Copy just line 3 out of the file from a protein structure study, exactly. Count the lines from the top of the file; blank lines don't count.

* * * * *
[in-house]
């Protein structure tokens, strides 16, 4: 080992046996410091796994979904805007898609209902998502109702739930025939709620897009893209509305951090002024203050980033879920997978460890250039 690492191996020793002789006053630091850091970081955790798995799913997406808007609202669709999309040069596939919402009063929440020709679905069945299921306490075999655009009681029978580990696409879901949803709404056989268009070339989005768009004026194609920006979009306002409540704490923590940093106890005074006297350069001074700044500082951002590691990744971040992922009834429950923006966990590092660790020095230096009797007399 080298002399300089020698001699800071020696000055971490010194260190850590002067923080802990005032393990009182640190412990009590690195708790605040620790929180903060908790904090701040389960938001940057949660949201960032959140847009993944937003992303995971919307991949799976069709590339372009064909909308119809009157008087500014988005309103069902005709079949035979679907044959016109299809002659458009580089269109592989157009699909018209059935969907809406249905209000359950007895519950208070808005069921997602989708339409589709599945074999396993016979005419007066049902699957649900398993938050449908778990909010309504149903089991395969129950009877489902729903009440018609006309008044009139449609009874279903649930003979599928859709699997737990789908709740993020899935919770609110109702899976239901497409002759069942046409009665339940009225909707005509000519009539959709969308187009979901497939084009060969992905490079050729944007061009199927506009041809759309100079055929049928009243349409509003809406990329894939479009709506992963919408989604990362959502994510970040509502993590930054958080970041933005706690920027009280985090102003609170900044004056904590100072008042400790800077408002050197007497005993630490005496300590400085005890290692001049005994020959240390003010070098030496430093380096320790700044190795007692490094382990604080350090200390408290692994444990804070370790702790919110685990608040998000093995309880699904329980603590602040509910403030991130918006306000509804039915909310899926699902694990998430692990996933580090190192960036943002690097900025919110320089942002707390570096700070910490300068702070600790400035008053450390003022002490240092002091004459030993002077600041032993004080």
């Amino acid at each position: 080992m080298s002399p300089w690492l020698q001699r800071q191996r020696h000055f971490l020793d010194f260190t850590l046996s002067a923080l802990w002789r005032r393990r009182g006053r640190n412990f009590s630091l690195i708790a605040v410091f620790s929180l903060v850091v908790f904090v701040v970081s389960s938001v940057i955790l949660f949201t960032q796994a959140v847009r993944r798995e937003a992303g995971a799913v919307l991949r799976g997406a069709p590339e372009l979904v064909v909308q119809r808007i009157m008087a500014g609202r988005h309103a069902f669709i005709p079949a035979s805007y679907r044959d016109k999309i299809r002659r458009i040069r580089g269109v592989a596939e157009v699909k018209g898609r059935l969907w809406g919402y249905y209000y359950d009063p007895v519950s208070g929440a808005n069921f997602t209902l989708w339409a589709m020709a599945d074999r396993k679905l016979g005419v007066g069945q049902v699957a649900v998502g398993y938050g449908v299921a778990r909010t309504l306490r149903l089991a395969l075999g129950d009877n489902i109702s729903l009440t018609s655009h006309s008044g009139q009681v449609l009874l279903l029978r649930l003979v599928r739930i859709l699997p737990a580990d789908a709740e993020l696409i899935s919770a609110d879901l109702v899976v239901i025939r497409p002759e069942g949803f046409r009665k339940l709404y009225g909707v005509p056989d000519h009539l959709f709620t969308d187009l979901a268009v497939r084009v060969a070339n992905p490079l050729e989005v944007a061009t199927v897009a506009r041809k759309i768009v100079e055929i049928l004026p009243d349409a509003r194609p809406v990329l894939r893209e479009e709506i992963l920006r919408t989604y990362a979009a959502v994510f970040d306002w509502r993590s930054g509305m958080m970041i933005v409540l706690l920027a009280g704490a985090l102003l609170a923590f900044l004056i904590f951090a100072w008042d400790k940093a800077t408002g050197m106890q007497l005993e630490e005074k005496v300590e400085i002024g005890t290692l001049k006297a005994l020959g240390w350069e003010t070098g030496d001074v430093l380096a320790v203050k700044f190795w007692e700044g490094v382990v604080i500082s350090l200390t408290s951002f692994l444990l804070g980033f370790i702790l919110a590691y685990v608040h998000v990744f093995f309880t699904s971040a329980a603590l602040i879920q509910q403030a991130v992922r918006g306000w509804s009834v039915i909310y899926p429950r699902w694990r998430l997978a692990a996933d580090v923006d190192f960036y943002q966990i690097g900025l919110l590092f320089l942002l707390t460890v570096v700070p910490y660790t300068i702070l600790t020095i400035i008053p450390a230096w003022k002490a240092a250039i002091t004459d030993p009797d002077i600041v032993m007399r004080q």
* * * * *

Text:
């Amino acid at each position: 080992m080298s002399p300089w690492l020698q001699r800071q191996r020696h000055f971490l020793d010194f260190t850590l046996s002067a923080l802990w002789r005032r393990r009182g006053r640190n412990f009590s630091l690195i708790a605040v410091f620790s929180l903060v850091v908790f904090v701040v970081s389960s938001v940057i955790l949660f949201t960032q796994a959140v847009r993944r798995e937003a992303g995971a799913v919307l991949r799976g997406a069709p590339e372009l979904v064909v909308q119809r808007i009157m008087a500014g609202r988005h309103a069902f669709i005709p079949a035979s805007y679907r044959d016109k999309i299809r002659r458009i040069r580089g269109v592989a596939e157009v699909k018209g898609r059935l969907w809406g919402y249905y209000y359950d009063p007895v519950s208070g929440a808005n069921f997602t209902l989708w339409a589709m020709a599945d074999r396993k679905l016979g005419v007066g069945q049902v699957a649900v998502g398993y938050g449908v299921a778990r909010t309504l306490r149903l089991a395969l075999g129950d009877n489902i109702s729903l009440t018609s655009h006309s008044g009139q009681v449609l009874l279903l029978r649930l003979v599928r739930i859709l699997p737990a580990d789908a709740e993020l696409i899935s919770a609110d879901l109702v899976v239901i025939r497409p002759e069942g949803f046409r009665k339940l709404y009225g909707v005509p056989d000519h009539l959709f709620t969308d187009l979901a268009v497939r084009v060969a070339n992905p490079l050729e989005v944007a061009t199927v897009a506009r041809k759309i768009v100079e055929i049928l004026p009243d349409a509003r194609p809406v990329l894939r893209e479009e709506i992963l920006r919408t989604y990362a979009a959502v994510f970040d306002w509502r993590s930054g509305m958080m970041i933005v409540l706690l920027a009280g704490a985090l102003l609170a923590f900044l004056i904590f951090a100072w008042d400790k940093a800077t408002g050197m106890q007497l005993e630490e005074k005496v300590e400085i002024g005890t290692l001049k006297a005994l020959g240390w350069e003010t070098g030496d001074v430093l380096a320790v203050k700044f190795w007692e700044g490094v382990v604080i500082s350090l200390t408290s951002f692994l444990l804070g980033f370790i702790l919110a590691y685990v608040h998000v990744f093995f309880t699904s971040a329980a603590l602040i879920q509910q403030a991130v992922r918006g306000w509804s009834v039915i909310y899926p429950r699902w694990r998430l997978a692990a996933d580090v923006d190192f960036y943002q966990i690097g900025l919110l590092f320089l942002l707390t460890v570096v700070p910490y660790t300068i702070l600790t020095i400035i008053p450390a230096w003022k002490a240092a250039i002091t004459d030993p009797d002077i600041v032993m007399r004080q």